Thank you for this wonderful tribute, and for sharing your love of, and research on, Frieda. I have more admiration for her than ever.

    • Thank you, Ruth!! Yes, I adore this woman. She bore so much with an incredible amount of grace and dignity. Not the kind of haughty “dignity” that her characters often had, but real dignity…

  7. Thank you for bringing Frieda to my attention. I’ve seen her in many of the films you mentioned, but didn’t even realize it. What an underrated actress she is.

Trackbacks

  1. Announcing the SEVENTH Annual What A Character! Blogathon – Dec. 14-16, 2018 – Paula's Cinema Club
  2. Day 3 of the 2018 What A Character! Blogathon – Paula's Cinema Club

Leave a Reply

Fill in your details below or click an icon to log in:

WordPress.com Logo

You are commenting using your WordPress.com account. Log Out /  Change )

Google photo

You are commenting using your Google account. Log Out /  Change )

Twitter picture

You are commenting using your Twitter account. Log Out /  Change )

Facebook photo

You are commenting using your Facebook account. Log Out /  Change )

Connecting to %s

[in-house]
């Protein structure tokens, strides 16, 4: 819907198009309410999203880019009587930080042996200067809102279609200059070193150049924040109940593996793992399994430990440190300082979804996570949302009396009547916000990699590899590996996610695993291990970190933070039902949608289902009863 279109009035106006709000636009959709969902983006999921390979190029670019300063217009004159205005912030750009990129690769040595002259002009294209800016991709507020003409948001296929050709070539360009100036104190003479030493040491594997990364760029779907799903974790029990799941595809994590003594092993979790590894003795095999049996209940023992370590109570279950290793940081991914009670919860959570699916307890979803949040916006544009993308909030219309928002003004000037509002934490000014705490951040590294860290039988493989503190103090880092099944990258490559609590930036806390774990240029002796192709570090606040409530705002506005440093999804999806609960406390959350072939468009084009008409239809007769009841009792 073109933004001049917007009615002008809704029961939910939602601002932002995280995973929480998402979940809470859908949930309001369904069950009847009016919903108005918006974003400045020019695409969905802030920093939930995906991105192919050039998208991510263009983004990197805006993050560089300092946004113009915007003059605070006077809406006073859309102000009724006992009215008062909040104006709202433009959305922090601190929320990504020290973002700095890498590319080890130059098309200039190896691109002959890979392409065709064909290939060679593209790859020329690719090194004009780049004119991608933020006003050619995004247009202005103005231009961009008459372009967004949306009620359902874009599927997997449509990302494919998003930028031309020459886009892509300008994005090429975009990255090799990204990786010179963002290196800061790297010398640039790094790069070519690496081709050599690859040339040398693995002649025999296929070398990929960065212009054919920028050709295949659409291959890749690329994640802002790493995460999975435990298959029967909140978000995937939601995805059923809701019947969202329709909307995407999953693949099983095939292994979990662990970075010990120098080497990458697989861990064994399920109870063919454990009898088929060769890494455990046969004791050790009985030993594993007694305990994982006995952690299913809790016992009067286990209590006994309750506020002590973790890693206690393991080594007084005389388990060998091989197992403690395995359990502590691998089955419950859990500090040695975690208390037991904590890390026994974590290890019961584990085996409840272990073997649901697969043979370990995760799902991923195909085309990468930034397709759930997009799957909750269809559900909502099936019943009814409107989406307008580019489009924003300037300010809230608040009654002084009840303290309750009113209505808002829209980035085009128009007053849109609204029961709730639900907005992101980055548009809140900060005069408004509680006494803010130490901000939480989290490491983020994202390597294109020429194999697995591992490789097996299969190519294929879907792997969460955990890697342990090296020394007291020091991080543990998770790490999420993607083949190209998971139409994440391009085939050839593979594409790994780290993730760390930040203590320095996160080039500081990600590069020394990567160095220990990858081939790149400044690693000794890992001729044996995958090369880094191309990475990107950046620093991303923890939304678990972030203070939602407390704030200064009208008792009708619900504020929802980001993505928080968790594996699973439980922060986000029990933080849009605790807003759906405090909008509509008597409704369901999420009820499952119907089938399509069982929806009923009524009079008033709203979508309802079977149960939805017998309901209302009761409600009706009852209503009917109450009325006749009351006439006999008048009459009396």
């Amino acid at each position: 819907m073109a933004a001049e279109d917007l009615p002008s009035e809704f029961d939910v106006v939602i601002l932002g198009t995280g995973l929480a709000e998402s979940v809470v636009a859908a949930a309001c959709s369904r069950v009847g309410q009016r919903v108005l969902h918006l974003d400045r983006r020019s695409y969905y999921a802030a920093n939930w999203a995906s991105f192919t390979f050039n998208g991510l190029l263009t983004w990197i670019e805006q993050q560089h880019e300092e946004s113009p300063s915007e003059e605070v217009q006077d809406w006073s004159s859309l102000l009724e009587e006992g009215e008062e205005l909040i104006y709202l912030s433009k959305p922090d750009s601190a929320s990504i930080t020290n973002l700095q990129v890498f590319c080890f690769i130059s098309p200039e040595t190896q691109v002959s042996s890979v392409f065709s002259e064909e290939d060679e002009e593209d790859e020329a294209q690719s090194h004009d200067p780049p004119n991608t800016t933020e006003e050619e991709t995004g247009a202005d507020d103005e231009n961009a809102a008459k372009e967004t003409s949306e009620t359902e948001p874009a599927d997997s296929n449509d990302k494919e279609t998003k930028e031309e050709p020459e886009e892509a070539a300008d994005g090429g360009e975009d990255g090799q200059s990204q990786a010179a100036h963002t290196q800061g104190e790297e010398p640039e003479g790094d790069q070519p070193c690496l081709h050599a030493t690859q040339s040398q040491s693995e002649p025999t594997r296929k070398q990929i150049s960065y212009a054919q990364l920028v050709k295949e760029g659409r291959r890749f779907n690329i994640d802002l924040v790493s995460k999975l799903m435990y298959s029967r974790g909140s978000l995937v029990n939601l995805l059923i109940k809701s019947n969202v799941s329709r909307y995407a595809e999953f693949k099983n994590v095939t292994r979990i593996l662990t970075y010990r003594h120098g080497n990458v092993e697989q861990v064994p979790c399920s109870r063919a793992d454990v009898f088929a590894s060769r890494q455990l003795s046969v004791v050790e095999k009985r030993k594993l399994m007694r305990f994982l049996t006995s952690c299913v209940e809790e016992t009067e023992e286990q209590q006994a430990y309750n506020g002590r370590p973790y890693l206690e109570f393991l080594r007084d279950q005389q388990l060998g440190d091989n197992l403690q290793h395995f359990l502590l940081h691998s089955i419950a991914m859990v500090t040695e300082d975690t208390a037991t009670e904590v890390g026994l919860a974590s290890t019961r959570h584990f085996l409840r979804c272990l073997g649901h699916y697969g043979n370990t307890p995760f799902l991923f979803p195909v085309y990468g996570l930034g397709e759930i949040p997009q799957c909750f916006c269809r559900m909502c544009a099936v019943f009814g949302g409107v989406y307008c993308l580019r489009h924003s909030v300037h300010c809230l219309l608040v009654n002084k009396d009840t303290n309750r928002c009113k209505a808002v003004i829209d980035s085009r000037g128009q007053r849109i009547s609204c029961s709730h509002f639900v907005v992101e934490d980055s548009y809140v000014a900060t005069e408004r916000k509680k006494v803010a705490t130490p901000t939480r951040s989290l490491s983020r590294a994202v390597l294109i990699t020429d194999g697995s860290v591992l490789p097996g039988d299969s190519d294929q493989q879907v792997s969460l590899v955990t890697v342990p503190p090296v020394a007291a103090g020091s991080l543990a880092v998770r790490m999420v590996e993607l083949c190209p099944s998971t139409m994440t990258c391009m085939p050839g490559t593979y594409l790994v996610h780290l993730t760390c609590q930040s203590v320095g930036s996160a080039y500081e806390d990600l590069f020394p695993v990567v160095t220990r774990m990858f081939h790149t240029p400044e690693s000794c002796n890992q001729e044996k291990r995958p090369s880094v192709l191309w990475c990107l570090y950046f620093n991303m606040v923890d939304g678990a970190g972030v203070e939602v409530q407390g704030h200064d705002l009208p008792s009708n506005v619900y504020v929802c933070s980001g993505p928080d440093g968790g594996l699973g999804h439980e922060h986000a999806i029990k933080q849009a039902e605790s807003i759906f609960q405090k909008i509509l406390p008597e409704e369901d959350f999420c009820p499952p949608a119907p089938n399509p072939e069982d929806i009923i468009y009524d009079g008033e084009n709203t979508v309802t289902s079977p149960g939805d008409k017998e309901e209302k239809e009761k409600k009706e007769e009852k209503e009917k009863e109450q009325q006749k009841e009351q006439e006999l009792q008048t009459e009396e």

MovieMovieBlogBlog II

A continuation of moviemovieblogblog.wordpress.com...More of my thoughts on movies and pop culture

ladysilky

Smile! You’re at the best WordPress.com site ever

Eddie Selover

The Art of Communications

supervistaramacolorscope

Movie & TV stuff by Mel Neuhaus

Ephemeral New York

Chronicling an ever-changing city through faded and forgotten artifacts

The Old Hollywood Garden

Come take a walk with me in Old Hollywood. There's so much to talk about!

"fate keeps on happening"

"Going to the fortune teller's was just as good as going to the opera, and the cost scarcely a trifle more - ergo, I will disguise myself and go again, one of these days, when other amusements fail." - Mark Twain, Letter to Orion Clemens, February 6, 1861

Making a Cinephile

All things film-related.

cracked rear viewer

Fresh takes on retro pop culture

cinemaclaco

über Film und Kinos in Leipzig

OldMoviesaregreat

Old Movies are best

The Film Noir Guy

Film noir off the beaten path

Well, Here's Another Nice Mess . . .

Random, Rambling, Ruminations . . .

Etcetera

Thoughts from my perfectly-wrecked brain

Abstractly Distracted

'So many thoughts, so little concentration.'

SCENTS MEMORY

Wear what you love, not what they say you should like.

The Criterion Completion

Complete again ... for a week.

%d bloggers like this: